Partners with the Professor
(Continued from 1)
Also fortunate to find a mentor was Donnell Butler.
Donnell, a student at Franklin, says sociology professor
Katherine McClelland "gave
me a great chance to explore my ideas without feeling
intimidated. That's a good feeling, when somebody makes
you feel like you're a partner. You work harder because
you want to be worthy of that respect." The two worked
as a team on research, and during McClelland's first-year
seminar, Butler also taught with her. "(Sociology) spoke
to him in the same way it spoke to me," said McCleeland.
Such relationships can be a turning point in a student's
life. Hood College biology professor Drew
Ferrier said it happened to him. "You can learn
about biology or biologists by sitting in a classroom,
but when you're mentored by a professor you become a
biologist," he said. "You're no longer sitting on the
sidelines, but are a participant. These are watershed
experiences that can literally be what makes you decide
what you want to do."
Ferrier said he was involved in a three week program
where he was guided by a professor in Florida. "I left
as a biology student," he said, "but I came back an
environmental biologist." Ferrier said he "lived it
and loved it." Immersion, he believes, is something
that really does cause a change in you. "You have to
make students a participant," he said, "and that's what
an interactive relationship with a professor can do
At Randolph Macon's Women's College, the emphasis is
on teaching, not publishing or research. Kristi Kneas,
a 1995 graduate, worked with Professor of Chemistry
Mattson to do research on improving measurements
in chemical analysis. Both Kneas and Mattson presented
papers at the 207th American Chemical Society National
Meeting in San Diego, California, a rare opportunity
for an undergraduate. Randolph professors also provide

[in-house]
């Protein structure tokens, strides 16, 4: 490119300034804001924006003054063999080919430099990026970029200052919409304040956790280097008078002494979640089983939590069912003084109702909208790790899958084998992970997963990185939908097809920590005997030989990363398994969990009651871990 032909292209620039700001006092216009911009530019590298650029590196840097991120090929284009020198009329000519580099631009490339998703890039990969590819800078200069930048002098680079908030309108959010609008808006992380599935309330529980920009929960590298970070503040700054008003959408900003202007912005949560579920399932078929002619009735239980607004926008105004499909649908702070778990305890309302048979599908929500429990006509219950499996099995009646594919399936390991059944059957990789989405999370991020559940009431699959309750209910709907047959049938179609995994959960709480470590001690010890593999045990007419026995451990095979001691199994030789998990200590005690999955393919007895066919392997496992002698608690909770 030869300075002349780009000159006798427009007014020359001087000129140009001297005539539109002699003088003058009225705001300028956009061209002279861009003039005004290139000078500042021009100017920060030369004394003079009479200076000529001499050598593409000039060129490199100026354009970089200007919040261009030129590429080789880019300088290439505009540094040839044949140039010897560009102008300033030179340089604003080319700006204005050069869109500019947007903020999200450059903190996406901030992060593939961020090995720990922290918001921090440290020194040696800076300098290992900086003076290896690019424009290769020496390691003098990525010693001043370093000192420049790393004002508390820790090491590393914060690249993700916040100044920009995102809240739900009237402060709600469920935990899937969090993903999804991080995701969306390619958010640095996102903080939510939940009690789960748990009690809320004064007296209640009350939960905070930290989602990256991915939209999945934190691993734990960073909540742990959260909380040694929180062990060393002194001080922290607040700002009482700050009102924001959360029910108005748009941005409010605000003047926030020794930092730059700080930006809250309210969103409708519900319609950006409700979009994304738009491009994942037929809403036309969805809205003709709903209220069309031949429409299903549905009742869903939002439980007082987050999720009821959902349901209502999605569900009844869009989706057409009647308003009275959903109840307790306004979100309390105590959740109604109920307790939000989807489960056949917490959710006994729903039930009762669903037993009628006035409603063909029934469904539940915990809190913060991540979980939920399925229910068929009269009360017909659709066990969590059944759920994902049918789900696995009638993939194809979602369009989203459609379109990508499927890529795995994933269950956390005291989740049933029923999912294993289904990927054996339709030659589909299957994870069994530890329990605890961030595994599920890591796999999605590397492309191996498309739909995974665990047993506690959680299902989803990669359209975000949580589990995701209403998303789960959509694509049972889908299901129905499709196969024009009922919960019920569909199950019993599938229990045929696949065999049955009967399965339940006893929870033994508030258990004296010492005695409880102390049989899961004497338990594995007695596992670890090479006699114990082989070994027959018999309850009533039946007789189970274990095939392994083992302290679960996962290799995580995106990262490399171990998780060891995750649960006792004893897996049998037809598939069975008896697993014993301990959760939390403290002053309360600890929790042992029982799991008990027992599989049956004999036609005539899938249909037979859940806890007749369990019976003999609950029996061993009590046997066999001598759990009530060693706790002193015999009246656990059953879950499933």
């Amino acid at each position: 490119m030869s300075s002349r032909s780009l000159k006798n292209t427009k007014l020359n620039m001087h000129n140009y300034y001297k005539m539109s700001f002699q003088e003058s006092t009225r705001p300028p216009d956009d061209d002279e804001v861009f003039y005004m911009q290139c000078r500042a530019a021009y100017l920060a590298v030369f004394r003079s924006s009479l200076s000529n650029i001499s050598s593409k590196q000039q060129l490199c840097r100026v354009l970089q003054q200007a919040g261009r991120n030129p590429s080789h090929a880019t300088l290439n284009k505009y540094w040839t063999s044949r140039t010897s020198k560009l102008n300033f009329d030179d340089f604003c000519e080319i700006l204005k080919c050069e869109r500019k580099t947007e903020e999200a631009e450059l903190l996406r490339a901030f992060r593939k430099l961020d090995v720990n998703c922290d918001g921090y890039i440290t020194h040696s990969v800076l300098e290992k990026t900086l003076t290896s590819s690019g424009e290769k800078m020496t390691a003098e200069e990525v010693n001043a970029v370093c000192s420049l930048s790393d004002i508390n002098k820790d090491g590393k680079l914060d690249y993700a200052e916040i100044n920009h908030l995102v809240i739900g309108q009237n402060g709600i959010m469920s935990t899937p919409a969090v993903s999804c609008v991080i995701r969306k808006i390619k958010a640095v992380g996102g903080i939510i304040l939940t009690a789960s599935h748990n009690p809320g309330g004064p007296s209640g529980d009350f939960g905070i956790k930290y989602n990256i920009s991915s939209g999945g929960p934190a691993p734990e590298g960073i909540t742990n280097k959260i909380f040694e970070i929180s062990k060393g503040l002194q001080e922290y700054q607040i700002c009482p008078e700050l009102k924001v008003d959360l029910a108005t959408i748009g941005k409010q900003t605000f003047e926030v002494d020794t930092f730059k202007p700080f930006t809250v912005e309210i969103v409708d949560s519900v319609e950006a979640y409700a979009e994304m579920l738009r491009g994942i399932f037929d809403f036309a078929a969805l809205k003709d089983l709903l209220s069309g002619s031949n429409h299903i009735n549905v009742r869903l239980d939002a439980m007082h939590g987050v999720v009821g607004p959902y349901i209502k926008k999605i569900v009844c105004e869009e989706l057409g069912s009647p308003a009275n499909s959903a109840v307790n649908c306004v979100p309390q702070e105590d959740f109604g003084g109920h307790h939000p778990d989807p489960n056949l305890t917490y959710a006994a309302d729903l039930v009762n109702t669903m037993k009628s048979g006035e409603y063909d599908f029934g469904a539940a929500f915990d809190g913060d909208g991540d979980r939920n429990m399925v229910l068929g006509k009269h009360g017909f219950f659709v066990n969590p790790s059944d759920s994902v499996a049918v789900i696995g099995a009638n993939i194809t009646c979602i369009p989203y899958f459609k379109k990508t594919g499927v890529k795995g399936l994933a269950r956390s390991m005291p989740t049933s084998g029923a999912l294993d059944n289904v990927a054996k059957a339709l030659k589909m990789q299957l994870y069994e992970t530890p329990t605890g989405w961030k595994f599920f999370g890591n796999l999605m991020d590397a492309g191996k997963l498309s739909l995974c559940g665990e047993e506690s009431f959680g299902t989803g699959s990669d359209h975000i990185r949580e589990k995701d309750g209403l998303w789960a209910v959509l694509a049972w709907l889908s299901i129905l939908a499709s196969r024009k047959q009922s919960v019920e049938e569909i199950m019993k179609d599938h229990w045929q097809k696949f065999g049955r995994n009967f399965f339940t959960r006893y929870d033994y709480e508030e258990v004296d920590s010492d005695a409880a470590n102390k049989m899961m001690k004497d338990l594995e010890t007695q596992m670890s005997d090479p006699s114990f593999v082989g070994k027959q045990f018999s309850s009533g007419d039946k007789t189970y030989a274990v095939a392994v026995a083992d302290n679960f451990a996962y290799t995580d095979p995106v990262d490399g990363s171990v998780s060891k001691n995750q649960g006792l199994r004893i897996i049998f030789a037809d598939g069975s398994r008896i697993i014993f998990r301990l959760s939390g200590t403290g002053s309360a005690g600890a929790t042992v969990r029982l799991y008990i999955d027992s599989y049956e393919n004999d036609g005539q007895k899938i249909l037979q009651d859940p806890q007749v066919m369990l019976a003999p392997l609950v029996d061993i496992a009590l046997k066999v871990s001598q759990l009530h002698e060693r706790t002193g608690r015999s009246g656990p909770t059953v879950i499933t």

unique opportunities abroad. Recent overseas experiences
include an archaeological dig in Carthage, Tunisia,
a course on rain forest ecology in Costa Rica, and a
political science "outing" to South Africa.
There are many more such instances. A senior and professor
of behavioral psychology at Wheaton College, Masachusetts
work together to complete a unique study about how children
learn music. A history professor with a law degree at
Birmingham Southern College helps his students get internships
in law firms. Such stories are inspirational. But in
today's busy lifestyle, how does one go about getting
to know their professors?
Academic and Professional Assistance
Many universities are large, with classes taught by
assistants, and the climate can be impersonal. For this
reason, it is best to find a school that has a faculty:student
ratio that ensures classes are small and students get
personal attention. Some universities place teaching
excellence above everything, and make every effort to
help students understand that their relations with faculty
are as important is what they are learning in the classroom.
Working with the professor is considered part of the
total student experience. Look for a university that
puts emphasis on collaborative research projects involving
students and faculty. Check college rankings that indicate
the importance faculty place on interactions with students.
It is not uncommon for classroom conversations to spill
over to lunch and dinner conversations with faculty
More importantly, professors make
themselves available for academic and professional
help which often translates into internships, career
direction, jobs and graduate school acceptances. If
you are having difficulty with a subject, ask for one-on-one
help. Visits to faculty members during office hours